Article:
A VET nurse who has a love of wildlife is raising awareness of the need to care for wild animals across Sefton.
Ashley Pounder, 27, from Southport, who works at Parker & Crowther Vets’ surgeries in Formby, Maghull and Birkdale, has helped dozens of sick, injured or orphaned wild animals and birds and has even been known to take them home until they’re well enough to be released back into their natural habitat.
In the last few years, she has helped a fox that suffered a fractured leg after being hit by a car, bats that have been attacked by cats, a young tawny owl tangled in a football net, hedgehogs suffering from dehydration during the heatwave and head-reared baby rabbits, hedgehogs, rats, mice, pigeons and jackdaws.
To further her knowledge and ability to care, Ashley is studying for an Advanced Veterinary Nursing Certificate in Zoological, Exotics and Wildlife, including avian, reptiles, amphibians, small mammals, wildlife and zoo animals.
The course covers a range of topics from anatomy and physiology, through nutrition, anaesthesia, emergency and critical care, fluid therapy, husbandry and nursing of common diseases. She has just passed the wildlife nursing section.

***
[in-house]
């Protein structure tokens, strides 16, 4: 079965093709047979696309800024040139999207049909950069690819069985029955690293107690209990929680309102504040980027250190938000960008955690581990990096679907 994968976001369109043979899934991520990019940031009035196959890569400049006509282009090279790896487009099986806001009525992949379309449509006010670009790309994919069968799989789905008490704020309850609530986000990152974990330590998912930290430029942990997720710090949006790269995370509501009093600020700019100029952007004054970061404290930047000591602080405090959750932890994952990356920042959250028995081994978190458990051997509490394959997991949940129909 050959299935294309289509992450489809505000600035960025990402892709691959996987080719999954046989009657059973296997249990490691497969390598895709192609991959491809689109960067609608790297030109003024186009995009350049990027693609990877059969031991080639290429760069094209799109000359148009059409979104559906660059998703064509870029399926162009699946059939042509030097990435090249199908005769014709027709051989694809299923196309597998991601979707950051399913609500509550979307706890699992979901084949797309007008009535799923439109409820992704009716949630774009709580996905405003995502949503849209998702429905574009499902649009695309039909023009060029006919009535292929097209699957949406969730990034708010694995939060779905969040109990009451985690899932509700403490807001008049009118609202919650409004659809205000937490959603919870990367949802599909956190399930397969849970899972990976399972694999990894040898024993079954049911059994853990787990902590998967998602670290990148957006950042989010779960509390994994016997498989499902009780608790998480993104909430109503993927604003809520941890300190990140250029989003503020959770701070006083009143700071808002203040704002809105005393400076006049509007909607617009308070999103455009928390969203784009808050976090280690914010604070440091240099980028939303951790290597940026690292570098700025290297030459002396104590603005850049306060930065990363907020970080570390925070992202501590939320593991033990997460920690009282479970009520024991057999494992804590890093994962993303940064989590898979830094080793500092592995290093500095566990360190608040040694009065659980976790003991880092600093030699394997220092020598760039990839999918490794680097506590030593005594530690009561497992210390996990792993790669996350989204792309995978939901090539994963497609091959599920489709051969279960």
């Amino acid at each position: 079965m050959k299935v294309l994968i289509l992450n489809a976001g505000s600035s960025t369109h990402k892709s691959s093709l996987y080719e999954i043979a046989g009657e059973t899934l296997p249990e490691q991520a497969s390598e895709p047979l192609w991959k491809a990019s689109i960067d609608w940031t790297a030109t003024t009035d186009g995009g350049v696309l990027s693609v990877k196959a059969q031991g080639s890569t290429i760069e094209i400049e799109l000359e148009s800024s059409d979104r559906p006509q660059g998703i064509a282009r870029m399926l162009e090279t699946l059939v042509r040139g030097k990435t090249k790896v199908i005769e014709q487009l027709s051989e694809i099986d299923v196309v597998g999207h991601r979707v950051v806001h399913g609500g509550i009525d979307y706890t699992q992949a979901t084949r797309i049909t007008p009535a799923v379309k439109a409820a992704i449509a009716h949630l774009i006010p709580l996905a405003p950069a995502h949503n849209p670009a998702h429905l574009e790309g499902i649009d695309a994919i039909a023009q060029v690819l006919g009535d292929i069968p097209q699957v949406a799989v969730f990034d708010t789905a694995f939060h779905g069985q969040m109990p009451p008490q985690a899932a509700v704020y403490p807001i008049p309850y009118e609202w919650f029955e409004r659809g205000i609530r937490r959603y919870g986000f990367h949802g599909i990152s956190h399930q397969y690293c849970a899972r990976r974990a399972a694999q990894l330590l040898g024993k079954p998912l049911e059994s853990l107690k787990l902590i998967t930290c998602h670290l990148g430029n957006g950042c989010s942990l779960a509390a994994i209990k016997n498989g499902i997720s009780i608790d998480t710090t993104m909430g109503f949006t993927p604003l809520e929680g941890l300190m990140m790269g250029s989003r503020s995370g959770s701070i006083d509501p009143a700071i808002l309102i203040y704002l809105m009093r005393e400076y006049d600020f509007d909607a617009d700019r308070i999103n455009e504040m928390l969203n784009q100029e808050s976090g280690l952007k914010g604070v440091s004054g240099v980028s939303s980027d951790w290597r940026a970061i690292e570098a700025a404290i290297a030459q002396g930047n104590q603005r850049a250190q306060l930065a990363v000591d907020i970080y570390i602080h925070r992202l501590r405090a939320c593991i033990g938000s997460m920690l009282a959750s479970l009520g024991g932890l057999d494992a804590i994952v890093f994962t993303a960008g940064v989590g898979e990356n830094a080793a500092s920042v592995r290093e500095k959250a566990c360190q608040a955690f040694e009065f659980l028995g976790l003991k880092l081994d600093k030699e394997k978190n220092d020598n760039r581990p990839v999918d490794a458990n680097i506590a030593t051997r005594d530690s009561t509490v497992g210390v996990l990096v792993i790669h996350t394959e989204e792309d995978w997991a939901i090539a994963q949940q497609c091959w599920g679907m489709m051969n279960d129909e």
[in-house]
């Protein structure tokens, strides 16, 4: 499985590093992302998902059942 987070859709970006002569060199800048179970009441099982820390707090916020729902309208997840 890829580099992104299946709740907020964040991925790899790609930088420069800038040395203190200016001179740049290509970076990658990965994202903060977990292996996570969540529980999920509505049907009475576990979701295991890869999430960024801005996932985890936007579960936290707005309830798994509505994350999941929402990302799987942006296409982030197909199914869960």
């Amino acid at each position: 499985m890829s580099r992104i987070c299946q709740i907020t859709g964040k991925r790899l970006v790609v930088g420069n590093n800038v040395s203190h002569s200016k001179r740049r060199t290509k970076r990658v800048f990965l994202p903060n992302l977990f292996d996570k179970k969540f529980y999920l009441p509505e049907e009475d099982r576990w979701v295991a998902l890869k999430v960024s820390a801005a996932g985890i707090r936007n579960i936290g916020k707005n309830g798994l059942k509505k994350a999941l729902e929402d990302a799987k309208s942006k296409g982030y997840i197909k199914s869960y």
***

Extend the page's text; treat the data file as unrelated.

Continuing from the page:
Ashley said: “I’ve always had a keen interest in exotics and wildlife even before I went into veterinary nursing as I find them really fascinating.
“We have lots of wildlife brought into the practice and I enjoy the challenge of looking after them.
“I feel that the skills I’ve developed through working with wildlife and from doing my advanced certificate have much improved the quality of care we have been able to provide to wildlife in the practice providing advice and education in the community.
“Everything is given a chance if it is ethical, able to survive and we are able to nurse it back to health and then release it again back into the wild.
“It is not always in the animals best interests to be brought in and it is sometimes better to let nature take its course.
“I am also a volunteer with the Bat Conservation Trust and we see a lot of bats in practice if they have been attacked by cats or had their habitat disturbed by new building developments. We also had a juvenile tawny owl brought in after it was caught in a football net in the rain and was waterlogged, cold and hungry.”